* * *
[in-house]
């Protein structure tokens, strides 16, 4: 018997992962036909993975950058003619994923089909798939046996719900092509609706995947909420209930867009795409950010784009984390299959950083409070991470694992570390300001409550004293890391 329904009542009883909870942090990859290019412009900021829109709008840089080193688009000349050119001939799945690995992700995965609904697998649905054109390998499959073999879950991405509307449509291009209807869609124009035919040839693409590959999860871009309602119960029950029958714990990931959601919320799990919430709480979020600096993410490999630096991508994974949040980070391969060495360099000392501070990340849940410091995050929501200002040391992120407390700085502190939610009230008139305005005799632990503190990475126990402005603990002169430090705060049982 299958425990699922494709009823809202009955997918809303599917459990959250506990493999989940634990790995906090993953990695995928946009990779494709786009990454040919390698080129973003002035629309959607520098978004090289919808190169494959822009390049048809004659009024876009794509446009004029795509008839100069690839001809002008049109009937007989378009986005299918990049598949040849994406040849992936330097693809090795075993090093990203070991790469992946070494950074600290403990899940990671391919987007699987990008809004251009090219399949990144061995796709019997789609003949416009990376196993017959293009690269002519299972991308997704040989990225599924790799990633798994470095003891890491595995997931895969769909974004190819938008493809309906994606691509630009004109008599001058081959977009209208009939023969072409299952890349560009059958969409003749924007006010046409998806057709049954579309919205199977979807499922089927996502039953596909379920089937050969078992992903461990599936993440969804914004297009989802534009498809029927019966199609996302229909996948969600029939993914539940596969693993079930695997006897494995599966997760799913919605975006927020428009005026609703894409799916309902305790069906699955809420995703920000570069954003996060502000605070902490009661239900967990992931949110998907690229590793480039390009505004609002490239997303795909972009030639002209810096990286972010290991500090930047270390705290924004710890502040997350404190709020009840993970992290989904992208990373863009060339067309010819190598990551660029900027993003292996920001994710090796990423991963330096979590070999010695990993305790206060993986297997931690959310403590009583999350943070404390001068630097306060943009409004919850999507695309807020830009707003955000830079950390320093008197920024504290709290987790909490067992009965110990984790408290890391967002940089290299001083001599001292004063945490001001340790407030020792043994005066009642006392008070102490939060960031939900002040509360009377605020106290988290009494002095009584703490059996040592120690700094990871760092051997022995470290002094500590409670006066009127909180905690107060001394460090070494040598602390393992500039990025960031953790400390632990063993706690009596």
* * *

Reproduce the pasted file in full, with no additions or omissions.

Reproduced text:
[in-house]
């Protein structure tokens, strides 16, 4: 018997992962036909993975950058003619994923089909798939046996719900092509609706995947909420209930867009795409950010784009984390299959950083409070991470694992570390300001409550004293890391 329904009542009883909870942090990859290019412009900021829109709008840089080193688009000349050119001939799945690995992700995965609904697998649905054109390998499959073999879950991405509307449509291009209807869609124009035919040839693409590959999860871009309602119960029950029958714990990931959601919320799990919430709480979020600096993410490999630096991508994974949040980070391969060495360099000392501070990340849940410091995050929501200002040391992120407390700085502190939610009230008139305005005799632990503190990475126990402005603990002169430090705060049982 299958425990699922494709009823809202009955997918809303599917459990959250506990493999989940634990790995906090993953990695995928946009990779494709786009990454040919390698080129973003002035629309959607520098978004090289919808190169494959822009390049048809004659009024876009794509446009004029795509008839100069690839001809002008049109009937007989378009986005299918990049598949040849994406040849992936330097693809090795075993090093990203070991790469992946070494950074600290403990899940990671391919987007699987990008809004251009090219399949990144061995796709019997789609003949416009990376196993017959293009690269002519299972991308997704040989990225599924790799990633798994470095003891890491595995997931895969769909974004190819938008493809309906994606691509630009004109008599001058081959977009209208009939023969072409299952890349560009059958969409003749924007006010046409998806057709049954579309919205199977979807499922089927996502039953596909379920089937050969078992992903461990599936993440969804914004297009989802534009498809029927019966199609996302229909996948969600029939993914539940596969693993079930695997006897494995599966997760799913919605975006927020428009005026609703894409799916309902305790069906699955809420995703920000570069954003996060502000605070902490009661239900967990992931949110998907690229590793480039390009505004609002490239997303795909972009030639002209810096990286972010290991500090930047270390705290924004710890502040997350404190709020009840993970992290989904992208990373863009060339067309010819190598990551660029900027993003292996920001994710090796990423991963330096979590070999010695990993305790206060993986297997931690959310403590009583999350943070404390001068630097306060943009409004919850999507695309807020830009707003955000830079950390320093008197920024504290709290987790909490067992009965110990984790408290890391967002940089290299001083001599001292004063945490001001340790407030020792043994005066009642006392008070102490939060960031939900002040509360009377605020106290988290009494002095009584703490059996040592120690700094990871760092051997022995470290002094500590409670006066009127909180905690107060001394460090070494040598602390393992500039990025960031953790400390632990063993706690009596």